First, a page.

The sixth hole can offer a similar dilemma, with players needing to carry their tee shots 275 yards to avoid a pair of pot bunkers down the right side of the fairway. Yet just 26 yards past those pitfalls looms a second set of bunkers. Even for the game’s best, trying to weave a fairway wood or long-iron into a 26-yard window can be challenging.

    “Six is a really hard hole, it really just depends on how you want to play it. If you want to take everything on and have a chance of hitting an iron into a par 5, or just kind of lay back and play it as a three-shot hole,” Thomas shrugged.

    It’s difficult to quantify precisely how short the 7,400-yard layout is playing. It’s not so far players are flying the ball in the air, particularly with relatively little wind in the forecast the rest of the week, so much as it is a question of how a particular shot will run out after it’s made contact with the firm turf.

    As the field began to get their first taste of the bouncy fun, one of the earliest indications something was askew came on Sunday when Padraig Harrington, who won The Open the last time it was played at Carnoustie in 2007, announced to the social world that he’d hit into the burn on the 18th hole.

    “This time it was the one at the green, 457 yards away,” the Irishman tweeted. “The fairways are a tad fast.”

    Most players have already resigned themselves to a steady diet of mid-irons off tees this week in an attempt to at least partially control the amount of run-out each shot will have.

    Jordan Spieth, the defending champion, hadn’t played a practice round prior to his media session, but could tell what’s in store just from his abbreviated range session on Monday. “Extremely baked out,” he said.

    The conditions have already led Spieth and his caddie, Micheal Greller, to conjure up a tentative game plan.

    “You might wear out your 5- and 4-irons off the tee instead of hitting 3- or 2-irons like you’re used to,” Greller told him.

    But even that might not be the answer, as Tommy Fleetwood discovered on Sunday during a practice round. Fleetwood has a unique connection with Carnoustie having shot the course record (63) during last year’s Dunhill Links Championship.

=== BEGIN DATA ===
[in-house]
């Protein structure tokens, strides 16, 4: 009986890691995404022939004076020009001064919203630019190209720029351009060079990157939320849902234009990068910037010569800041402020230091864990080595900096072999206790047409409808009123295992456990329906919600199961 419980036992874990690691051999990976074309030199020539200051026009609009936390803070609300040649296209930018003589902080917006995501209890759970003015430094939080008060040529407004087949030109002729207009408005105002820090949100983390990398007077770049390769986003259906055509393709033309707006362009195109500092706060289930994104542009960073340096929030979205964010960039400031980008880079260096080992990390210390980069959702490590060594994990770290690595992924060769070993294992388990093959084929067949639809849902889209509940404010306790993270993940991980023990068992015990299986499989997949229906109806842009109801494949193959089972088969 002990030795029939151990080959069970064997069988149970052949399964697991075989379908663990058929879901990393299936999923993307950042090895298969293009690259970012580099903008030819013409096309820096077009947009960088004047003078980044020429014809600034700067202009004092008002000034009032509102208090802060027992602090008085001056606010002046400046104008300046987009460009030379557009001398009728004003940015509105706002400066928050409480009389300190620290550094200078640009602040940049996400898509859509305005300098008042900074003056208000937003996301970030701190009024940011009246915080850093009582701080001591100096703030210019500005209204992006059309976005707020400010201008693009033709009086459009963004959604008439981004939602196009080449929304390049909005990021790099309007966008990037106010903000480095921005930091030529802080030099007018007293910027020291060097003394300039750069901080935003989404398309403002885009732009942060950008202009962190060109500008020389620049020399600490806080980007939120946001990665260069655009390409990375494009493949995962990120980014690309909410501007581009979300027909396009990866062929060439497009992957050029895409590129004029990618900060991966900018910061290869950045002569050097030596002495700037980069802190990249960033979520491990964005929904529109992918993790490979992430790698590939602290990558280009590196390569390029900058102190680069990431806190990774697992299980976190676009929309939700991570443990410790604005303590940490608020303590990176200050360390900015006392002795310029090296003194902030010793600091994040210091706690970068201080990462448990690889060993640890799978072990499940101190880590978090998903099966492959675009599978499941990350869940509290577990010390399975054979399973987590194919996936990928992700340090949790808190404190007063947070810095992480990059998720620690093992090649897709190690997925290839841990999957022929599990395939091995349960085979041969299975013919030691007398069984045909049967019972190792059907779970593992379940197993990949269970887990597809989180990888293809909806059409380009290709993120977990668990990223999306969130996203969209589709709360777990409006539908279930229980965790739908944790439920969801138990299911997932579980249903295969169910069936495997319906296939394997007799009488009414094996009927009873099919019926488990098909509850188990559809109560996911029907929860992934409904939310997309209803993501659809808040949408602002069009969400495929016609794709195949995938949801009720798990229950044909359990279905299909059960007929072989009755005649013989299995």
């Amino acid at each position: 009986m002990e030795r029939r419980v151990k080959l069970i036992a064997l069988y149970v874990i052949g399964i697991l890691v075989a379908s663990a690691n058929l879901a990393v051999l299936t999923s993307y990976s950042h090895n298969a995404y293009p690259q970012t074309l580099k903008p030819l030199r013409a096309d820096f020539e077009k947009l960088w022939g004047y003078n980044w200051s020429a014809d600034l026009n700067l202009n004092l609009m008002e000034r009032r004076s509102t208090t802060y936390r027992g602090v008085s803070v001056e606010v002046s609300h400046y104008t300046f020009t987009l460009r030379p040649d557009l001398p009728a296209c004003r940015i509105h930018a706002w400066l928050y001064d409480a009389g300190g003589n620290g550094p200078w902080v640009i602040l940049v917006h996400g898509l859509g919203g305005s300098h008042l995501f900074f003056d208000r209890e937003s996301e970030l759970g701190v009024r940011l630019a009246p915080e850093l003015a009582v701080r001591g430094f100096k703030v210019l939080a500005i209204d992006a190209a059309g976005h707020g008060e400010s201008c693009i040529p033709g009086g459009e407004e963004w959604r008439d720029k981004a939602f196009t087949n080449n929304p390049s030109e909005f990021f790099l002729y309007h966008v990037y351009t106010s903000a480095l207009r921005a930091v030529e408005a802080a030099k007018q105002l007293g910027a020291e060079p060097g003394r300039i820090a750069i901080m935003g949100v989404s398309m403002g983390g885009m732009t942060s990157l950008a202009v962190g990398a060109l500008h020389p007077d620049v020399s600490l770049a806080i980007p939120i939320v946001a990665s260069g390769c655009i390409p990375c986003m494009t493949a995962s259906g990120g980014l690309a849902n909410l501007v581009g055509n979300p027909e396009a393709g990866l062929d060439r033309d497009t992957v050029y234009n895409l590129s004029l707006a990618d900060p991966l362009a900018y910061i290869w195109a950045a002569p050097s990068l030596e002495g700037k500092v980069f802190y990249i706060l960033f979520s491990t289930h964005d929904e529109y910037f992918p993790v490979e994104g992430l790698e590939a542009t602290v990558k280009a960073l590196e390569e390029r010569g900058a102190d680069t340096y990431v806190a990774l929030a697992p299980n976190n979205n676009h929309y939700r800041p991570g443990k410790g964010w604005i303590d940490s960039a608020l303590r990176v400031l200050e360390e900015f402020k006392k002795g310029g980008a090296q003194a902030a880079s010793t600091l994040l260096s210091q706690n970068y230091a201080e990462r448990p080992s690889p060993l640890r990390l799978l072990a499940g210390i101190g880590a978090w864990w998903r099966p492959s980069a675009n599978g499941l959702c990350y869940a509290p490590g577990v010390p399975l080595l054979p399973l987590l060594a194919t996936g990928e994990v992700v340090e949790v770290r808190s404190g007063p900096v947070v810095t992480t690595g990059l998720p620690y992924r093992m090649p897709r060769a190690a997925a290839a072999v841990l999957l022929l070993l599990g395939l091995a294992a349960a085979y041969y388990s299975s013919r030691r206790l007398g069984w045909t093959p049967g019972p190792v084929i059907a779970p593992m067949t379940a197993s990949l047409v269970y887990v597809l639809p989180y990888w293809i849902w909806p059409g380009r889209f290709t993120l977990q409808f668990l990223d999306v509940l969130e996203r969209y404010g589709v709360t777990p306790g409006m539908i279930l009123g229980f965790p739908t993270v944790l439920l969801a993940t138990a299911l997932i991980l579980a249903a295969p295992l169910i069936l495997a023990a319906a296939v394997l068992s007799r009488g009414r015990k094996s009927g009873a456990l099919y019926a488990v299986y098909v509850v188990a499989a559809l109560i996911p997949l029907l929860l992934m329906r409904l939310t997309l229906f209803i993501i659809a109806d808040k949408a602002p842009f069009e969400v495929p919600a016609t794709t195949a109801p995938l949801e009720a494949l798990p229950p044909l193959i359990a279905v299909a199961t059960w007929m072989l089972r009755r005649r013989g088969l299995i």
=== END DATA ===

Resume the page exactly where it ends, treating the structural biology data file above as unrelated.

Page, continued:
The Englishman doesn’t expect his record to be in danger this week.

    In fact, he explained the dramatically different conditions were evident on the third hole on Sunday.

    “There’s holes that have been nothing tee shots, like the third. If you play that in the middle of September or October [when the Dunhill is played] and it’s green and soft, you could just hit a mid-iron down the fairway and knock it on with a wedge,” Fleetwood said. “Yesterday it was playing so firm, the fairways really undulate and you have bunkers on either side, it’s actually all of a sudden a tough tee shot.”

    The alternative to the iron game plan off the tee would be to simply hit driver, an option at least one long-hitter is considering this week if his practice round was any indication.

    On Sunday, Jon Rahm played aggressively off each tee, taking the ubiquitous fairway bunkers out of play but at the same time tempting fate with each fairway ringed by fescue rough, which is relatively tame given the dry conditions. But even that option has consequences.

    “It’s kind of strange where there’s not really a number that you know you’re going to be short,” said Fleetwood, who played his Sunday practice round with Rahm. “[Rahm] hit a drive on 15 that was like 400 yards. You just can’t account for that kind of stuff.”

    Whatever tactic players choose, this Open Championship promises to be a much different test than what players have become accustomed to at Carnoustie.

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    Fleetwood: Carnoustie course record won't help at Open

    By Ryan LavnerJuly 16, 2018, 2:28 pm

    CARNOUSTIE, Scotland – Tommy Fleetwood holds the competitive course record at Carnoustie, but he’s skeptical that his past experience will help him at The Open.

    Last fall, in the European Tour’s Dunhill Links Championship, Fleetwood birdied six of his last eight holes to card a bogey-free, 9-under 63, the lowest score ever at what is widely considered to be the most difficult course in the Open rota.

    No one expects a repeat this week at Carnoustie – not with the conditions this brown, firm and fast.

    “It’s a completely different course,” Fleetwood said Monday. “Shots that you’ve hit have literally no relevance for a lot of it.

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    “It doesn’t do any harm to have played it for a few years. It doesn’t do any harm to have a course record, but it’s a completely different challenge to what we normally face.”

    Fleetwood took a much-needed two-week break after the French Open, deciding to withdraw from last week’s Scottish Open for a bit more time in his own bed. (He said it was his last full week at home until mid-October.) Since his sparkling 63 to nearly steal the U.S. Open, the Englishman said that he’d “run out of steam” but now feels energized.  

    “There’s not really a good reason why I couldn’t do it (this week),” he said. “It really doesn’t matter what’s happened in the past. The only thing they could do is build your confidence and give you examples of what you can do – examples that you can end up there, and you have the game to compete.”